How to make rabbit pee and poop in the corner?
You can train rabbits to pee and poop in the corner by following the steps below.
- Place the litter box at your bunny’s regular place.
- Develop a rabbit-safe litter that comprises pellets or wheatgrass or alfalfa grass or newspapers.
- Place the food adjacent to the litter box.
- Give him a treat initially when he walks to the litter and pees/poops there.
- Do not move the litter box, but keep adding new pellets to the old one as needed.
After a week or two of this routine, your bunny should get the idea and will start using the litter box without needing any encouragement from you.
Rabbits usually like to pee and poop in the same spot; if your bunny is choosing a different corner, you may need to move the litter box to that spot.
If your bunny stops using the litter box, go back to step 1 and start from scratch.
Note. Do not use clay or corncob litter.
Frequently asked questions
How long can a rabbit hold its pee?
A rabbit can hold his pee for up to 24 hours but it is extremely unhealthy since it develops urinary tract infections.
Pay close attention to the urine routine of your rabbit so you can determine when it turns into a medical emergency.
Rabbits will usually squat frequently and produce small amounts of urine. If your rabbit stops using the litter box, has accidents in the house, or is producing significantly more or less urine than usual, then it’s time to get him checked out by a veterinarian.
Do rabbits pee when excited?
Rabbits pee when excited and this could happen if their favorite person has just arrived or if they are fed with treats.
When a rabbit is excited, it could have a lot of energy and this would lead to the release of urine.
Some rabbits tend to pee on you out of excitement and you should be happy with this behavior. You have gained their trust and got rewarded for the same.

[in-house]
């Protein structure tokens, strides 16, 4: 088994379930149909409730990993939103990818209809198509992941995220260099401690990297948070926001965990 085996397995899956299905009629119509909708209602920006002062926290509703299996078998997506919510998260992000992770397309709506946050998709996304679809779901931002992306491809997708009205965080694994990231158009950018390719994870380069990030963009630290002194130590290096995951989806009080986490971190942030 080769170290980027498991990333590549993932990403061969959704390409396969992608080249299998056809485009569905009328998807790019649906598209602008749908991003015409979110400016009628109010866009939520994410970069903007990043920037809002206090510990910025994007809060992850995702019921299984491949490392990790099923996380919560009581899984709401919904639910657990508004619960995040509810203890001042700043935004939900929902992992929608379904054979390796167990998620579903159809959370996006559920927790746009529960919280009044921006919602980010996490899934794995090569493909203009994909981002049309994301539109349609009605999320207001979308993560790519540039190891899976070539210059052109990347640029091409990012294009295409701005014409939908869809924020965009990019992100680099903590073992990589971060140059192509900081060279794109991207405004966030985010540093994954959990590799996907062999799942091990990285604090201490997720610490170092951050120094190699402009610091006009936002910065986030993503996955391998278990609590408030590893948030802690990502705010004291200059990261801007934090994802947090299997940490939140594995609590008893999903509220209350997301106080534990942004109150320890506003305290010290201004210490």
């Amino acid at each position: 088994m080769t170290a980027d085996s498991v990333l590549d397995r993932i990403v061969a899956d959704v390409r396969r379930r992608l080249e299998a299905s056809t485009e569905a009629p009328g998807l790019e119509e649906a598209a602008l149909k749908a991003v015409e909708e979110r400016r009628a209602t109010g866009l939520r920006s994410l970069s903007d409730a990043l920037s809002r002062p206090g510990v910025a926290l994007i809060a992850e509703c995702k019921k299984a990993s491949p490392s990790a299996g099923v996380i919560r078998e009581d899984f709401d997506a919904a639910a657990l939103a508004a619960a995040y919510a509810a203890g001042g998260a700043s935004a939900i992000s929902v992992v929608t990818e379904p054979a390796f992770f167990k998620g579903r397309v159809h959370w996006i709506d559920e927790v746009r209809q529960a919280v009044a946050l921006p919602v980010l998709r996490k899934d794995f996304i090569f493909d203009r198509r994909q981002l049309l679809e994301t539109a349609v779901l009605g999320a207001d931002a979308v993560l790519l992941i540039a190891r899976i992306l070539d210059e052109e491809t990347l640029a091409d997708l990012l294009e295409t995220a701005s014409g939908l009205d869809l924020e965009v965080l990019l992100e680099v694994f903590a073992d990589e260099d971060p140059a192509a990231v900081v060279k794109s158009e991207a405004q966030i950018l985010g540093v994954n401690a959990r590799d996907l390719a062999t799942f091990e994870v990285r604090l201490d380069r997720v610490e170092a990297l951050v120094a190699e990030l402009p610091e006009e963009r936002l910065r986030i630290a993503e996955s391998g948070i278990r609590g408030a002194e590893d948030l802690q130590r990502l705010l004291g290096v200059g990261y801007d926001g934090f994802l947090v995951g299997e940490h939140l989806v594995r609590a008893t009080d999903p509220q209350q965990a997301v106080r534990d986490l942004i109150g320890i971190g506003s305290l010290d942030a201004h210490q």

Do rabbits pee when angry?
Rabbits pee when angry and in random places to display their anger and frustration. You may have to give him a treat or divert him with a toy when you find him this way.
Here’s how angry pees happen.
Do rabbits pee when scared?
Rabbits can also pee when they are anxious. This may be because they are in a new environment or they are around unfamiliar people. In some cases, rabbits may even pee when they are scared. If you see your rabbit doing this, it is important to remain calm and reassure your pet.
When your rabbit is scared, you can easily find it out by looking at their heartbeats. If the heart rate is high, it means that the rabbit is scared. When you pet them, they calm down and their heart rate goes back to normal.
Why does my rabbit lay in his pee?
A rabbit sitting or laying in his pee is an indicator of a health problem. When their hind regions are injured, they may feel difficulties lifting them and passing poop or urine.
This is also a common condition with aged rabbits. The problem with rabbits laying in his pee is that it creates wet tails and the region becomes soggy. This can lead to skin problems and a decreased appetite.
To treat wet tail appropriately, here is an article – does wet tail kill rabbits?
Do bunnies like their own pee?
Rabbits tend to eat their poo and drink their own pee following instincts but there are no harms when these habits happen rarely.
When you do not pay attention to your rabbit and he misses you, he can develop unusual behaviors and this is one of them.
It is natural for them to do so as their diet in the wild consists mostly of greens which contain a lot of water. Rabbits living in captivity, however, do not have the luxury of choosing from a wide variety of food and might develop these bad habits due to dehydration. If your bunny does this often, you should consult with your veterinarian to rule out any health problems.
Monitoring the pee and poo behaviors of your rabbits is extremely important. These behaviors convey their emotions and needs.
In fact, I used this as a way to detect a health complication in one of my rabbits. Whenever you find an abnormality in a specific activity, do not Google but take him to a vet.